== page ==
I am looking for previous work regarding graphs whose vertices can be assigned colours (not necessarily a proper colouring) in such a way that each colour class induces a tree.

In particular I am most interested in results for planar graphs.

I have searched quite hard and there is a fairly extensive body of work on vertex-arboricity and linear vertex arboricity which relate to colouring a graph so that each colour class is a forest or a disjoint union of paths. (Rather than using the phrase "colouring the vertices", the vertex-arboricity etc is often defined as "partitioning the vertices" but of course they are the same thing.)

There are numerous extensions of the vertex-arboricity concept where the colour classes have to be nearly equal size, or when other restrictions are placed on the monochromatic subgraphs. In fact, put any of the words {equitable, list, star, critical, fractional} in front of "vertex-arboricity" and there is a paper on it.

The other relevant thing that came up was the phrase Yutsis graphs which refer to graphs that can be partitioned into two induced trees. However there are perhaps two or three papers on these, and they focussed primarily on cubic graphs, and did not help me.

So my question is:

Is there an accepted graph-theoretic term and/or associated literature related to the concept of partitioning the vertices of a graph into induced trees?

I am primarily concerned with exact structural results (things like characterisations of families of graphs that can be partitioned into very few trees) that I may be able to extend and/or adapt for my purposes.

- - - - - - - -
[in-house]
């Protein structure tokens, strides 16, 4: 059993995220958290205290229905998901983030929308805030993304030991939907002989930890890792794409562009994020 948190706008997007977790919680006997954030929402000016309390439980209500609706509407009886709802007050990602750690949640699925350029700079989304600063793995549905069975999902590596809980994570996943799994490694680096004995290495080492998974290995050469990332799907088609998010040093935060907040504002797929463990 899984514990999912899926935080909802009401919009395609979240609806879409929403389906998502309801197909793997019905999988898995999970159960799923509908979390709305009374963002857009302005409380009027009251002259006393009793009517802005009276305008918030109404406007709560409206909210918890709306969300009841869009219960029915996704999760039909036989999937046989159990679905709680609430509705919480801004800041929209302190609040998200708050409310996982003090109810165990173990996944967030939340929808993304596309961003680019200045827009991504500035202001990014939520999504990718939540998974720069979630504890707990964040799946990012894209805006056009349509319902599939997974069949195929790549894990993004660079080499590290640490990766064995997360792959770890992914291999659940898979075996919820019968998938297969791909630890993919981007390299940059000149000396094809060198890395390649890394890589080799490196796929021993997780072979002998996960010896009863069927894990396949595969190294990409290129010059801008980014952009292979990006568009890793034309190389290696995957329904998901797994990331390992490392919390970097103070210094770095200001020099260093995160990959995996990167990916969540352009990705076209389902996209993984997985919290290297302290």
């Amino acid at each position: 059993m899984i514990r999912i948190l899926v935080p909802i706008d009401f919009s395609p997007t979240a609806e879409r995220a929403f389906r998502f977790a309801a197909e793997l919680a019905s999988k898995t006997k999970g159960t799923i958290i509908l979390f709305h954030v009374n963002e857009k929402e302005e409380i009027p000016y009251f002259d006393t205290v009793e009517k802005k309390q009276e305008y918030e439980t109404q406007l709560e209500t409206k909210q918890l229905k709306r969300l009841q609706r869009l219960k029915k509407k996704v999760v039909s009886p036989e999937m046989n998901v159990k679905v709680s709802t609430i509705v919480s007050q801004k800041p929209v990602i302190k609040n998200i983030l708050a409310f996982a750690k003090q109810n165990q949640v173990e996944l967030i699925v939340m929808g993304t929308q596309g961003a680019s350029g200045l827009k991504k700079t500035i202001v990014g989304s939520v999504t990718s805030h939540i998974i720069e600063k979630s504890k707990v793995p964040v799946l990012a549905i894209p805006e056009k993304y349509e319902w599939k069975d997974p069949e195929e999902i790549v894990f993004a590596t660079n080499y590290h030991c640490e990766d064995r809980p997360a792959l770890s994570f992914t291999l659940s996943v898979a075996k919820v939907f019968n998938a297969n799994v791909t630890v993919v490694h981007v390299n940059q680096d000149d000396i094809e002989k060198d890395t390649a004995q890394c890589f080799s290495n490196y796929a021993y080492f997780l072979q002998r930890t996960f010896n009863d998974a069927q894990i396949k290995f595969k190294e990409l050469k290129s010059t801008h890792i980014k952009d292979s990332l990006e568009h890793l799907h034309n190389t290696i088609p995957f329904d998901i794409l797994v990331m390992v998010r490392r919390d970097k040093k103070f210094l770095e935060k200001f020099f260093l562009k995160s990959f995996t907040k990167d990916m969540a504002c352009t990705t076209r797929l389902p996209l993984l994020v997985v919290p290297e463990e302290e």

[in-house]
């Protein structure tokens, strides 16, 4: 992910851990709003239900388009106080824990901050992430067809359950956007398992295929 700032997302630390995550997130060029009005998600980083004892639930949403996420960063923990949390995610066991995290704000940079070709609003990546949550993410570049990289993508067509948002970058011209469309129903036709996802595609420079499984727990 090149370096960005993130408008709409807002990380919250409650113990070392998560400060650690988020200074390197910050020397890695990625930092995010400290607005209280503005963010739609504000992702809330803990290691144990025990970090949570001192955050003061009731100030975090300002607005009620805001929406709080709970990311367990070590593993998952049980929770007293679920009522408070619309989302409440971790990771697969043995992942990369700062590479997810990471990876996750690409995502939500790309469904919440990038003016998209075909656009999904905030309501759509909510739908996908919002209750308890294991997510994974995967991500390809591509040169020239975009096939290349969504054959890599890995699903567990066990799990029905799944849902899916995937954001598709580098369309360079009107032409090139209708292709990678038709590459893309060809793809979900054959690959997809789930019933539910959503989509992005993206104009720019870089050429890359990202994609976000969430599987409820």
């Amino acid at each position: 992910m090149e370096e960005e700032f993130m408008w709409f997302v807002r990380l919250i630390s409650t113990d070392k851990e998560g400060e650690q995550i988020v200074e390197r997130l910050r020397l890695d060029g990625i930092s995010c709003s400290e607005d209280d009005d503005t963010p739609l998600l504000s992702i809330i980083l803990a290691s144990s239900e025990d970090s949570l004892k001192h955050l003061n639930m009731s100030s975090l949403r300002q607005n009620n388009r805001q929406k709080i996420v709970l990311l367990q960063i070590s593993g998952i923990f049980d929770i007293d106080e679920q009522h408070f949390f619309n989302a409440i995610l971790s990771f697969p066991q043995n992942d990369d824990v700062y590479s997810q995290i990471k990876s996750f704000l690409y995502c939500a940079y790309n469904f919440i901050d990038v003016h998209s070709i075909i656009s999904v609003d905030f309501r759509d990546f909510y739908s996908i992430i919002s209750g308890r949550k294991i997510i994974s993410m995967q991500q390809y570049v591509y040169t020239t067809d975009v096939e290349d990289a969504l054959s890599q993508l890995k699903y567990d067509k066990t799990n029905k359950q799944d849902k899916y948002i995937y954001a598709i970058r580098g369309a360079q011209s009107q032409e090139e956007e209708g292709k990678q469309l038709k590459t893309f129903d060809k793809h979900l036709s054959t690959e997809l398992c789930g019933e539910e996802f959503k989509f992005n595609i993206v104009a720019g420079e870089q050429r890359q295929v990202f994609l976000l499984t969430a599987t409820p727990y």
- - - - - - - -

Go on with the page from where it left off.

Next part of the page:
I am not really interested in complexity results (e.g. NP-completeness) or anything to do with infinite graphs; there are numerous vertex-arboricity papers on complexity.

  • $\begingroup$ I’m confused. Isn’t every graph of this type? Or are you mostly interested in the least number of colors needed for such a decomposition? $\endgroup$ – Pat Devlin Aug 21 '18 at 2:10
  • $\begingroup$ This looks helpful for you: faculty.math.illinois.edu/~west/openp/planforest.html $\endgroup$ – Pat Devlin Aug 21 '18 at 2:20
  • $\begingroup$ @PatDevlin Thanks. Yes, I could always partition the vertices into $n$ one-vertex trees, so in that sense every graph is of that type. My primary concern is what can be said if, say, the number of allowed trees is just 2. $\endgroup$ – Gordon Royle Aug 21 '18 at 3:32
  • $\begingroup$ If you can cut it into two induced trees, that’s a lot. What kind of information are you hoping for? $\endgroup$ – Pat Devlin Aug 21 '18 at 3:37
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    $\begingroup$ @ViniciusdosSantos The vertices of planar graph can be partitioned in two trees if and only if its planar dual is hamiltonian. It is known that a hamiltonian planar triangulation has at least four hamilton cycles and I think that the result is true for other planar graphs (perhaps some connectivity or minimum degree constraint). The existing proof for triangulations fundamentally relies on it being a triangulation, so I wanted to change the domain and see if techniques from the "vertex arboricity" literature may help. But it must be trees. $\endgroup$ – Gordon Royle Sep 13 '18 at 5:02

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